A week’s county cricket was played in Priory Park in the immediate post-war years – two three-day matches commencing on Saturday (no Sunday). The two teams playing were normally Hampshire and Oxford University. In honour of John Bartlett being awarded a blue, the whole school was granted a half day’s holiday to watch the match.

Junior county cricket was also established following the war years and High School boys were available for selection for the West Sussex Schools XIs of varying age ranges, the Sussex Young Amateur XI (later to be called the Young Cricketers XI following the abolishing of the “Gentlemen” status for amateur players), and the England Schools XI. Prominent High School cricketers of the post-war years who were chosen for the latter included Eric Simmonds (Chichester), Bob Pomphrey (Arundel), Bill Ursell (Bognor) and the writer of this article.

Cricket caps were awarded at the end of the season. Green and yellow quarters – also blazer badges denoting the sport and the year of the award. The master in charge of cricket in the post-war years was Frank Haill (a wartime transfer from the Henry Thornton School who chose to stay with us), himself no mean performer for Priory Park. There was an annual Staff v 1st XI match which was watched by the whole school. There was much applause on one occasion when Norman Siviter – quite a lively and aggressive bowler in his time – was deposited to his chagrin onto the rooftop of a house in Kingsham Road.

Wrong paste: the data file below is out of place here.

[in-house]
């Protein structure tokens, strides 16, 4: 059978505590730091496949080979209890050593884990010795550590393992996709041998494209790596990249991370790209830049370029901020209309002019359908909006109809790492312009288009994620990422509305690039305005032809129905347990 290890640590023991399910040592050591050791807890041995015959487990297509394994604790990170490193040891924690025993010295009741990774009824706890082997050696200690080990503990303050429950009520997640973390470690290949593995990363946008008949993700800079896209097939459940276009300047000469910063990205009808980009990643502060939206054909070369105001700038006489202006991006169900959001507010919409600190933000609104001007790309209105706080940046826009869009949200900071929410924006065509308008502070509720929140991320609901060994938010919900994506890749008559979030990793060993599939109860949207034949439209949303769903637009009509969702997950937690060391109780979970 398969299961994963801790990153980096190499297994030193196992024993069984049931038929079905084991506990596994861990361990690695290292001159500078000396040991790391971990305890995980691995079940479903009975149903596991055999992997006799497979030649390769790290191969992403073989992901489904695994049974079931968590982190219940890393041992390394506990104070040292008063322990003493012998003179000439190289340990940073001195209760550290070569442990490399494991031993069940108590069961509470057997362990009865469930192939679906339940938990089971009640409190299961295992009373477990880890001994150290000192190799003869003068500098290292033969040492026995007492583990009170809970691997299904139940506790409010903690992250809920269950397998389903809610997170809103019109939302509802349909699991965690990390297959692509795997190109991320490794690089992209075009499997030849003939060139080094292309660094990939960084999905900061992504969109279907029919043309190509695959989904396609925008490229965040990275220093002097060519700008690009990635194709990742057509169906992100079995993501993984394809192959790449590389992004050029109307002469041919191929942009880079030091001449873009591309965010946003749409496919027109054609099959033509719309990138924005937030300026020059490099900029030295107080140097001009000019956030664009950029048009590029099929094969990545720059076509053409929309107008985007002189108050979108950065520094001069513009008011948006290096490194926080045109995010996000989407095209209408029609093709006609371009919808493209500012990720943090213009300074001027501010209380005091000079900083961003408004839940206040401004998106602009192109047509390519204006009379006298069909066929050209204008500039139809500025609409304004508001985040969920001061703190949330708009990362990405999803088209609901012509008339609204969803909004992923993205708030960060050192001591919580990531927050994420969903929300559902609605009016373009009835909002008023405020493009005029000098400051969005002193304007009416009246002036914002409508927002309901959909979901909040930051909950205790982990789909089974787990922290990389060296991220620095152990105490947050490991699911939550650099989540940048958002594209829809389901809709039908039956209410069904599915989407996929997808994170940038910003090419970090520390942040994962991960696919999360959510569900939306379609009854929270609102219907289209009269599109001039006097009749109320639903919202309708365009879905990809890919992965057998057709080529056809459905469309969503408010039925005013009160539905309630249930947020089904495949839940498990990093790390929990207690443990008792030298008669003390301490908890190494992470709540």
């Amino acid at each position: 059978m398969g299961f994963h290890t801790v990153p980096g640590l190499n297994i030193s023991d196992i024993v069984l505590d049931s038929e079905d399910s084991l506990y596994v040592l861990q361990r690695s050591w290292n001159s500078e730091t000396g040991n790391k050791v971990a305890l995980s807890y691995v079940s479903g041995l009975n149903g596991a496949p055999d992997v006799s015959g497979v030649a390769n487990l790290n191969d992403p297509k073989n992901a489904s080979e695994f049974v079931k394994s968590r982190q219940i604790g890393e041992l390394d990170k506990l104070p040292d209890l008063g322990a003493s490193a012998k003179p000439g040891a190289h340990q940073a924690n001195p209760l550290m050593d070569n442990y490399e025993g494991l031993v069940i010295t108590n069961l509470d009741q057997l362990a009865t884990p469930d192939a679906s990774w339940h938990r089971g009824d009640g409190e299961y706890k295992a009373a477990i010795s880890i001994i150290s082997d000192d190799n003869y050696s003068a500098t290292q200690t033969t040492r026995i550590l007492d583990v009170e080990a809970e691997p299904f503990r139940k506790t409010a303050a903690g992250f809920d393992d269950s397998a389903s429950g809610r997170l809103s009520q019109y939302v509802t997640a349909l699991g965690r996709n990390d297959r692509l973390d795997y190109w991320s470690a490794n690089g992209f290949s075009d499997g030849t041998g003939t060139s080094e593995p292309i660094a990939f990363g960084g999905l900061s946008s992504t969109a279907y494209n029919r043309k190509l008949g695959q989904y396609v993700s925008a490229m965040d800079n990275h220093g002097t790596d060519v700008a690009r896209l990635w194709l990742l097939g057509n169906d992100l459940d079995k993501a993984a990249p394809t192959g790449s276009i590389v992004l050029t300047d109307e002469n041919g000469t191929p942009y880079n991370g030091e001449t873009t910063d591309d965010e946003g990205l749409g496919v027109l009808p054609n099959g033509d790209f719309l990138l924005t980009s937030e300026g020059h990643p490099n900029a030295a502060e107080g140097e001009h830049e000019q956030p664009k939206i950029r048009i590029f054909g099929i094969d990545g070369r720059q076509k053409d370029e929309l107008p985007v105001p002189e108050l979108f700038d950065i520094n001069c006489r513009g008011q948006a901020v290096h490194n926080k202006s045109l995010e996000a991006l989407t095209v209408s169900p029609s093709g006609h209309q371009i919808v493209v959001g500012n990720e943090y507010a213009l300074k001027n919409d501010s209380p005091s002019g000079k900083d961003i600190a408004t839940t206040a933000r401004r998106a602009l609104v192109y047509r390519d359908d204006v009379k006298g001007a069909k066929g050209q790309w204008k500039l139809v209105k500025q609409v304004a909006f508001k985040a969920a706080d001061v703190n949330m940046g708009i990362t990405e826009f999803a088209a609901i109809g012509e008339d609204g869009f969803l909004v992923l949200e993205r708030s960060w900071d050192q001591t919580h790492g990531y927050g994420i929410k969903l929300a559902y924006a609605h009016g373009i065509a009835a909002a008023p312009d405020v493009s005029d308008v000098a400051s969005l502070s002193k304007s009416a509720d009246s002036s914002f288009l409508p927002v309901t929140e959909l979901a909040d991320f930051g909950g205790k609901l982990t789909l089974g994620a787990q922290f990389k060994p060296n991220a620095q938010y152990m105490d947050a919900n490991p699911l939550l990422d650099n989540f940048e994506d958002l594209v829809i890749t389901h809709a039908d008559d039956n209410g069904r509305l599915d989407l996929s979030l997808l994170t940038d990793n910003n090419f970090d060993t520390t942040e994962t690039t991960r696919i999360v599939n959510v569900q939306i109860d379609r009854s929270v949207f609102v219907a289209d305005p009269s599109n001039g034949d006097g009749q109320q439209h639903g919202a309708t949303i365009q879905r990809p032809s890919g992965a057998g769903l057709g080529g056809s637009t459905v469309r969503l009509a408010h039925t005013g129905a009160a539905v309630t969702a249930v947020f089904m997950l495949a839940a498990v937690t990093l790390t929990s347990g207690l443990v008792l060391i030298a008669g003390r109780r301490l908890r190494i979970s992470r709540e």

The wicket on the former Kingsham Road ground was “maintained” by an elderly groundsman whose ability in that field left a lot to be desired. The wicket preparation gave rise to one which may be termed “lively” and was no doubt exploited to the full by John Snow of England test match fame when he later joined the school to complete the final two years of his academic education. In those days there was an annual fixture between the School and the Old Cicestrians which on one occasion left a number of Old Cicestrians bruised and battered following his opening assault.

In later years Jamie Hall (son of Maurice) made nearly 100 appearances for Sussex during a playing career lasting from 1990 – 1996. He became an accomplished opening batsman scoring no less than six first-class centuries with the highest score of 141 not out. He also bowled right-arm off breaks and was awarded his county cap.

The move to the new ground adjoining the western side of the “new” school came in the late sixties when an artificial wicket was also laid.

To be continued – volunteers, please! Corrections and additions to the foregoing welcomed.

GAW
25 February 2017